The Holidays have arrived! For those in the northern hemisphere, it is a brief respite from work as winter sets in. For those in the southern hemisphere, long summer days at the beach beckon. In a globally connected world, it is becoming harder to talk about holidays without recognizing the seasonal differences across the world.

For educators, working with young children is draining and deep refreshment is needed to restore vitality and regain energy, particularly for those in difficult school environments. Downtime, family, food and travel feature strongly in holiday breaks. It is a time to recharge, sleep, go for long walks and seek out and read captivating books (and for those of us in Australia, eat cherries, nectarines, mangoes and watermelon). I’m currently sliding through Michael Tolkin’s darkly satirical novel NK3.

Some educators find the thought of professional development during holidays anathema. Others enjoy finding a quiet meditative moment to explore ideas that don’t fit into the daily life of work. Just as creative ideas tend to strike when we are in the shower or on a quiet walk, holidays can provide the brain space for teachers to think about tweaking lesson ideas and for school leaders to think about policies and programs that are hard to get to during school hours.

Reading

Most commonly, perhaps, using some holiday time to read one or two practice-related texts is a great option. I am enjoying reading the latest offerings from Project Zero, Edward Clapp’s Participatory Creativity (about creative classrooms), and learning about Shari Tishman’s focus on immersive attention in Slow Looking. Chris Emdin’s For White Folks Who Teach in the Hood…and the Rest of Y’all Too provides a powerful antidote to top-down teaching and I have just ordered the recently released Flip the System UK. EdLeaders might be drawn to The Leader’s Guide to Coaching in Schools by John Campbell and Christian van Nieuwerburgh.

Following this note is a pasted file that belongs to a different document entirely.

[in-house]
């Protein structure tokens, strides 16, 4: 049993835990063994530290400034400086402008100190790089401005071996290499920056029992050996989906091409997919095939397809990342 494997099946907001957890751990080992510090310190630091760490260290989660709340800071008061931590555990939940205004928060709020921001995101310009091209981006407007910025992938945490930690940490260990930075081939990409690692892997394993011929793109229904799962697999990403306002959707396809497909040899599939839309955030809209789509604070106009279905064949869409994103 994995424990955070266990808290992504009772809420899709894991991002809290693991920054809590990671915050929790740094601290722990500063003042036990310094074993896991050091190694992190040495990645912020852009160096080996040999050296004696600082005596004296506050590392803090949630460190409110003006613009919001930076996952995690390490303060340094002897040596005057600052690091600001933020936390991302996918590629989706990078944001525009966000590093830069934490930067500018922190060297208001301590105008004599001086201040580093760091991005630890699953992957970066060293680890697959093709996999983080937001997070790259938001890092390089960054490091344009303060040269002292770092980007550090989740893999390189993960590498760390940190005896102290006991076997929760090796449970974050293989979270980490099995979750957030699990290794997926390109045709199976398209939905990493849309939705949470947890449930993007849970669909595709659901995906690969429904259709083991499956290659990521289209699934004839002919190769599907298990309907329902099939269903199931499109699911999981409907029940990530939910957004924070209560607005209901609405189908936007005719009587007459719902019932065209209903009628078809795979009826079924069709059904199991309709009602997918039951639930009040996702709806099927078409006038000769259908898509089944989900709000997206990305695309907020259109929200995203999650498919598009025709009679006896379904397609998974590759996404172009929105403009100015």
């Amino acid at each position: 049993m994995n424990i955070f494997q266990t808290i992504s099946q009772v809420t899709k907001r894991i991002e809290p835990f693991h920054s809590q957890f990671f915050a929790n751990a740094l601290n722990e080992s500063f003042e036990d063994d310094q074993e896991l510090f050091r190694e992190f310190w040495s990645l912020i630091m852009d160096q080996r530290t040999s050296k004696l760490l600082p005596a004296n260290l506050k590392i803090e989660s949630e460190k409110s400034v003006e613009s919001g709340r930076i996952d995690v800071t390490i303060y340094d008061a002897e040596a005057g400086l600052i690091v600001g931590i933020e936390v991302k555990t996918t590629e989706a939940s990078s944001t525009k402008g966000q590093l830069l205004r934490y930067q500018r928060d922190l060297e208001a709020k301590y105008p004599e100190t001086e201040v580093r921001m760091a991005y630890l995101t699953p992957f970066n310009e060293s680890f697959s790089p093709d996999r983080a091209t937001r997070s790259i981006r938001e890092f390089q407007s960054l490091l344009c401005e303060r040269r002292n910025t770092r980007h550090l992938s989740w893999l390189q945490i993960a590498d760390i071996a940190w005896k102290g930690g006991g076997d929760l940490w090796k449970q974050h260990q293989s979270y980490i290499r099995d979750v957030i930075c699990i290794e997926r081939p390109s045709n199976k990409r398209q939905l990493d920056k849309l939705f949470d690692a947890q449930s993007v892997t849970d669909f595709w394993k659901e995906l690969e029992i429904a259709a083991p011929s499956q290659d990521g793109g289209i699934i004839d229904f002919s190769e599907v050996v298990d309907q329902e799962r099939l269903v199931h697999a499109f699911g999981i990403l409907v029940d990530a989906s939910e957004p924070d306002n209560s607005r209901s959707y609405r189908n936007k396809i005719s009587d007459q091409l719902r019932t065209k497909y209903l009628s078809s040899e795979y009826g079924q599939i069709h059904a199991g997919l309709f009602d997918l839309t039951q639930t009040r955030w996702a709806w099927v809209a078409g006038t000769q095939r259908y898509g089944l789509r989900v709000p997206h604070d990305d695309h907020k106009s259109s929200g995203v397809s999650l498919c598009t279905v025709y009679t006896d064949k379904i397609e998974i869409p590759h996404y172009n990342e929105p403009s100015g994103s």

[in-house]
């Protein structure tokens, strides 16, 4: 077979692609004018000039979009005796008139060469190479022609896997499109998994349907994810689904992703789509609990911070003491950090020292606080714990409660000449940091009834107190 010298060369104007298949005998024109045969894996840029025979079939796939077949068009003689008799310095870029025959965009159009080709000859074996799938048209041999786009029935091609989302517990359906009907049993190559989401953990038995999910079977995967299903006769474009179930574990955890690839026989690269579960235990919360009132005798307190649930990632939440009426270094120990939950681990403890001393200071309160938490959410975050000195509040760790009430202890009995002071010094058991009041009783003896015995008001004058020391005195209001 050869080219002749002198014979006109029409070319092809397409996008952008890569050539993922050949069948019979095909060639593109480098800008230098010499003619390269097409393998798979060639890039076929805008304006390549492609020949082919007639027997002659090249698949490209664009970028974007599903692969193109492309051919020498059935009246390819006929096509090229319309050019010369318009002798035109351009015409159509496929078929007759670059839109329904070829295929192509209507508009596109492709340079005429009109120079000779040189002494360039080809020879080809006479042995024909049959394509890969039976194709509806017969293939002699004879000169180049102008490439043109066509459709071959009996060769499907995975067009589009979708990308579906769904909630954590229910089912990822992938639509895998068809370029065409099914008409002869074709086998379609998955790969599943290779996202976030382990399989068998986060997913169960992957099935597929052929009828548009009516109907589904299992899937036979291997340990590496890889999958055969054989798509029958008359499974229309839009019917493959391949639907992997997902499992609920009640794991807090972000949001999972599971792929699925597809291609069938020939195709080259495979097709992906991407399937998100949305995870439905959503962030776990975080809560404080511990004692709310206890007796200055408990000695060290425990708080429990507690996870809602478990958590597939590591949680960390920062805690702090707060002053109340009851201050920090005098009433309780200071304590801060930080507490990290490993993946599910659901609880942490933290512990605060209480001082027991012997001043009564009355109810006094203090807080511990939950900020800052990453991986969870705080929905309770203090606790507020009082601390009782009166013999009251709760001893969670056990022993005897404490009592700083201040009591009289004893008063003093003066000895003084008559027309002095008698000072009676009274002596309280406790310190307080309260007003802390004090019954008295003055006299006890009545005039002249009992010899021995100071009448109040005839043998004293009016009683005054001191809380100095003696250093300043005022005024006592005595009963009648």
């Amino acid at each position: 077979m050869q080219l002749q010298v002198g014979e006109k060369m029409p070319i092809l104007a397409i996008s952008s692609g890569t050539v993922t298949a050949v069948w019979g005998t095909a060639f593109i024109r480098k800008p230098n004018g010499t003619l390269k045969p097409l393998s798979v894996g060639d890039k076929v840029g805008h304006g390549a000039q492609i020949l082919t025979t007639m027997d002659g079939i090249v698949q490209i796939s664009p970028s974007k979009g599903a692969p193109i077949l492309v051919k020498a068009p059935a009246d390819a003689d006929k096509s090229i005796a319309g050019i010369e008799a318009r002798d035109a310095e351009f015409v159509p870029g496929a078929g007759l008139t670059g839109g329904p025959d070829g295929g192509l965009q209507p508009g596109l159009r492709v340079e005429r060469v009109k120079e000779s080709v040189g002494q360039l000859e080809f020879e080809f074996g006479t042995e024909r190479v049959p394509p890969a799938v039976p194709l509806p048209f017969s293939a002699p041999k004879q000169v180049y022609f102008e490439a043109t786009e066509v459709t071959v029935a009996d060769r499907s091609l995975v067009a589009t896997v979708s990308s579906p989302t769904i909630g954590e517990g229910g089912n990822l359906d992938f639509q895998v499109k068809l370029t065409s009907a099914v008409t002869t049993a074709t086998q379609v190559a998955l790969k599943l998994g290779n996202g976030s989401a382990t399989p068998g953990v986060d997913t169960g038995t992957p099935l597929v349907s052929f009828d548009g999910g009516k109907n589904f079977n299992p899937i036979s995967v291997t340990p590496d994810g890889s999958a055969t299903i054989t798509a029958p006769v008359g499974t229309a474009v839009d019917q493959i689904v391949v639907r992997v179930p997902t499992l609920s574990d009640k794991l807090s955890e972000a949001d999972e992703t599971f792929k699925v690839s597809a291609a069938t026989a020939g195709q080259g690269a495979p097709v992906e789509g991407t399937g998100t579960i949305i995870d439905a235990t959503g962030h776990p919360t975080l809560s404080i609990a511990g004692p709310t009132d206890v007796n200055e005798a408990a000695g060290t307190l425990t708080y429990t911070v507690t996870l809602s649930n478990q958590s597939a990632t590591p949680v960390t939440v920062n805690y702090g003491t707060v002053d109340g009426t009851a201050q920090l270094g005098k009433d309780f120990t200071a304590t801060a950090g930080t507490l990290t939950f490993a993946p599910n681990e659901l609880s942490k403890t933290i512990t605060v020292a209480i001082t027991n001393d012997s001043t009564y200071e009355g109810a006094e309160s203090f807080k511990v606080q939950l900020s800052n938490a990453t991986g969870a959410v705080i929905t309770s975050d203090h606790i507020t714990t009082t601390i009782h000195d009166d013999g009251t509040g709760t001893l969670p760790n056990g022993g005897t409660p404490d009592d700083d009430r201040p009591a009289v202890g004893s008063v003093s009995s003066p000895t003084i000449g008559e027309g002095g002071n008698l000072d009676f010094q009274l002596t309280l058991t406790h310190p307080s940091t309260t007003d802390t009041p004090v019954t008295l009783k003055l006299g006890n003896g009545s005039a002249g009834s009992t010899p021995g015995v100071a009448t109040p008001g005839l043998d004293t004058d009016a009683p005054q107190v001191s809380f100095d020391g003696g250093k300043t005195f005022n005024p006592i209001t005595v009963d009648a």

Online Learning

Many educators use social media to keep in touch with educational thinking, often via Twitter or LinkedIn. The #edchat hashtag is always a great place to jump in and you might like to flick back through last week’s #oecdglobalharvard chat on global competence.

For those who wish to develop their technology skills, there are a wide variety of courses on digital technologies. While you can experiment on your own, Microsoft Educator Community, Google for Education and Apple Distinguished Educators are worth exploring as well.

For those even more serious about their downtime PD, MOOCs and online courses provide plenty of food for thought. Some are free and some require a small fee. The University of London offers a six-week online course called What Future for Education? which helps you to critically examine your own ideas about education, teaching and learning. The University of Melbourne offers a six-week online course on Assessment and Teaching of 21st Century Skills which is designed for teachers who are wondering how they can incorporate teaching and assessment of 21st century skills into their classrooms. Big Picture Learning Australia offers short online courses on Project-based Learning and Assessment by Exhibition. You can take an introductory course on design thinking with IDEO, the world’s top design firm. Or you can even take a short 3-hour mind-expanding online course on Understanding Exponentials with Singularity University, where you will learn about the exponential mindsets you need to be a leader of the future while becoming acquainted with a global network of innovators.

But for me, much as I love learning, the surf’s up and the beach is calling–and I’ll see you in January.

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